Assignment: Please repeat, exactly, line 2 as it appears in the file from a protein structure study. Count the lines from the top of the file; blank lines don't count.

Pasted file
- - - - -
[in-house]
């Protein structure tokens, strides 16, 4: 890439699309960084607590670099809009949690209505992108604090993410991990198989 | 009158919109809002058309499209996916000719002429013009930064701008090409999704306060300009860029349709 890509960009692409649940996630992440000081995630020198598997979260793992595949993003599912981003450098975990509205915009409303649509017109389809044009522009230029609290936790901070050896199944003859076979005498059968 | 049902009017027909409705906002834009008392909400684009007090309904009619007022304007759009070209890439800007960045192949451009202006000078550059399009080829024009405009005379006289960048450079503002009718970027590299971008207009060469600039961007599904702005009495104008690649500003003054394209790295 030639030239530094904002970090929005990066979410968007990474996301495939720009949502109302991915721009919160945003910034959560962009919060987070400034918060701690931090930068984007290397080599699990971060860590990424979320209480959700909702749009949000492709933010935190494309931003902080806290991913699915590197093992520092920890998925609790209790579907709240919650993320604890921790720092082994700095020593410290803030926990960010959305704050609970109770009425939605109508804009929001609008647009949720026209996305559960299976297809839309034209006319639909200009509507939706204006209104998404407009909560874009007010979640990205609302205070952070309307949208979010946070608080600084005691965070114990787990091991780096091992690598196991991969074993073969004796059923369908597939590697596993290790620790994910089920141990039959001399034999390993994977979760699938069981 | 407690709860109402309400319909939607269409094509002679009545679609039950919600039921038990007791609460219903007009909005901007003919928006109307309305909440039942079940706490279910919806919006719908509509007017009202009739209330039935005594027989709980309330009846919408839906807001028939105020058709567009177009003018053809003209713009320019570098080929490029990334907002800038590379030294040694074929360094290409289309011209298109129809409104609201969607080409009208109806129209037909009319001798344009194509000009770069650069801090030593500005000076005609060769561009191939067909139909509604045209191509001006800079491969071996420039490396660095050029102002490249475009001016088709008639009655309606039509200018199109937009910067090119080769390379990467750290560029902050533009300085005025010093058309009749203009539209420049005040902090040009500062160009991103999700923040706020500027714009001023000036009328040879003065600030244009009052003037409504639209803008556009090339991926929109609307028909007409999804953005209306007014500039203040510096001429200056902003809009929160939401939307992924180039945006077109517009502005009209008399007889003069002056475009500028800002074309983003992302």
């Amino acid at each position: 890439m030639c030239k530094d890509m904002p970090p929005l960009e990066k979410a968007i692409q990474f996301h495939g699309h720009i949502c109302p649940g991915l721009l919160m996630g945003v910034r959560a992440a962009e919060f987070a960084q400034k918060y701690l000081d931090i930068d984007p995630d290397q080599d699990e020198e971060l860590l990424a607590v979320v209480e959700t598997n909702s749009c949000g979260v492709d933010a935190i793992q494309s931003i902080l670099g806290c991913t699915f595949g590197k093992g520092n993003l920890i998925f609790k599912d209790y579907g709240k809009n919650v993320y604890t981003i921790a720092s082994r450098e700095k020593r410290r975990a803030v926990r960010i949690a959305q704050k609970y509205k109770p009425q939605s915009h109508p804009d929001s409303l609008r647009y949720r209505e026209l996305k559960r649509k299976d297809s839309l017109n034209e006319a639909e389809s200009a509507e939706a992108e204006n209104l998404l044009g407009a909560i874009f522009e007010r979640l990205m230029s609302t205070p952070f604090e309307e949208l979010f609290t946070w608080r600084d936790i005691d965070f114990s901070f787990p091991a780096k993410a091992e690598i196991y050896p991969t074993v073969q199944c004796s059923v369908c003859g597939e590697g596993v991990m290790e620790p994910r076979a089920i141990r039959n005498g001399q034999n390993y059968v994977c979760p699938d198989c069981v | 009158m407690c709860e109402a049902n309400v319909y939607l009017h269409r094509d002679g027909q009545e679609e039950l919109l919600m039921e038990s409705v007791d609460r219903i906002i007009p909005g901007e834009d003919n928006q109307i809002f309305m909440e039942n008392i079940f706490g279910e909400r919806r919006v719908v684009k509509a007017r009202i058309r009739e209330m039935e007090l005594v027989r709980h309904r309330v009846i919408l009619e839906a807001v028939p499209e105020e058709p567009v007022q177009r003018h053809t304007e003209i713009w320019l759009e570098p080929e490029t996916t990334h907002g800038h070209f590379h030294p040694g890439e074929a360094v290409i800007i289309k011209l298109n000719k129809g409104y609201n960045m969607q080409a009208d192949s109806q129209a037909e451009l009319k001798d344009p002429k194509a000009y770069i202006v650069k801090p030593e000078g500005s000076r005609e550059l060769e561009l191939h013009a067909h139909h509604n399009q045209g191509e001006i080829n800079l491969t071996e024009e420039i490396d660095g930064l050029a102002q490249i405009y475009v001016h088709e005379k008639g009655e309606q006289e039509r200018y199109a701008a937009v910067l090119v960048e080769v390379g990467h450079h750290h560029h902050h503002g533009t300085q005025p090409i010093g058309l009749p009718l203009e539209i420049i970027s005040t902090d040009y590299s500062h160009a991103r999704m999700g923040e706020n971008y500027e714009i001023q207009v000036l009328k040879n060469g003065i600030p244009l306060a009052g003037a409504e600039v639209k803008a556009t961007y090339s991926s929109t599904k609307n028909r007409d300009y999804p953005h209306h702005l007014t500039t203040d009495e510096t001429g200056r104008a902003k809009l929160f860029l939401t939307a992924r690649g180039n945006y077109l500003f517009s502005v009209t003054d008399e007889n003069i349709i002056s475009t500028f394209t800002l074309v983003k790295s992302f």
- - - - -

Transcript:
């Protein structure tokens, strides 16, 4: 890439699309960084607590670099809009949690209505992108604090993410991990198989 | 009158919109809002058309499209996916000719002429013009930064701008090409999704306060300009860029349709 890509960009692409649940996630992440000081995630020198598997979260793992595949993003599912981003450098975990509205915009409303649509017109389809044009522009230029609290936790901070050896199944003859076979005498059968 | 049902009017027909409705906002834009008392909400684009007090309904009619007022304007759009070209890439800007960045192949451009202006000078550059399009080829024009405009005379006289960048450079503002009718970027590299971008207009060469600039961007599904702005009495104008690649500003003054394209790295 030639030239530094904002970090929005990066979410968007990474996301495939720009949502109302991915721009919160945003910034959560962009919060987070400034918060701690931090930068984007290397080599699990971060860590990424979320209480959700909702749009949000492709933010935190494309931003902080806290991913699915590197093992520092920890998925609790209790579907709240919650993320604890921790720092082994700095020593410290803030926990960010959305704050609970109770009425939605109508804009929001609008647009949720026209996305559960299976297809839309034209006319639909200009509507939706204006209104998404407009909560874009007010979640990205609302205070952070309307949208979010946070608080600084005691965070114990787990091991780096091992690598196991991969074993073969004796059923369908597939590697596993290790620790994910089920141990039959001399034999390993994977979760699938069981 | 407690709860109402309400319909939607269409094509002679009545679609039950919600039921038990007791609460219903007009909005901007003919928006109307309305909440039942079940706490279910919806919006719908509509007017009202009739209330039935005594027989709980309330009846919408839906807001028939105020058709567009177009003018053809003209713009320019570098080929490029990334907002800038590379030294040694074929360094290409289309011209298109129809409104609201969607080409009208109806129209037909009319001798344009194509000009770069650069801090030593500005000076005609060769561009191939067909139909509604045209191509001006800079491969071996420039490396660095050029102002490249475009001016088709008639009655309606039509200018199109937009910067090119080769390379990467750290560029902050533009300085005025010093058309009749203009539209420049005040902090040009500062160009991103999700923040706020500027714009001023000036009328040879003065600030244009009052003037409504639209803008556009090339991926929109609307028909007409999804953005209306007014500039203040510096001429200056902003809009929160939401939307992924180039945006077109517009502005009209008399007889003069002056475009500028800002074309983003992302």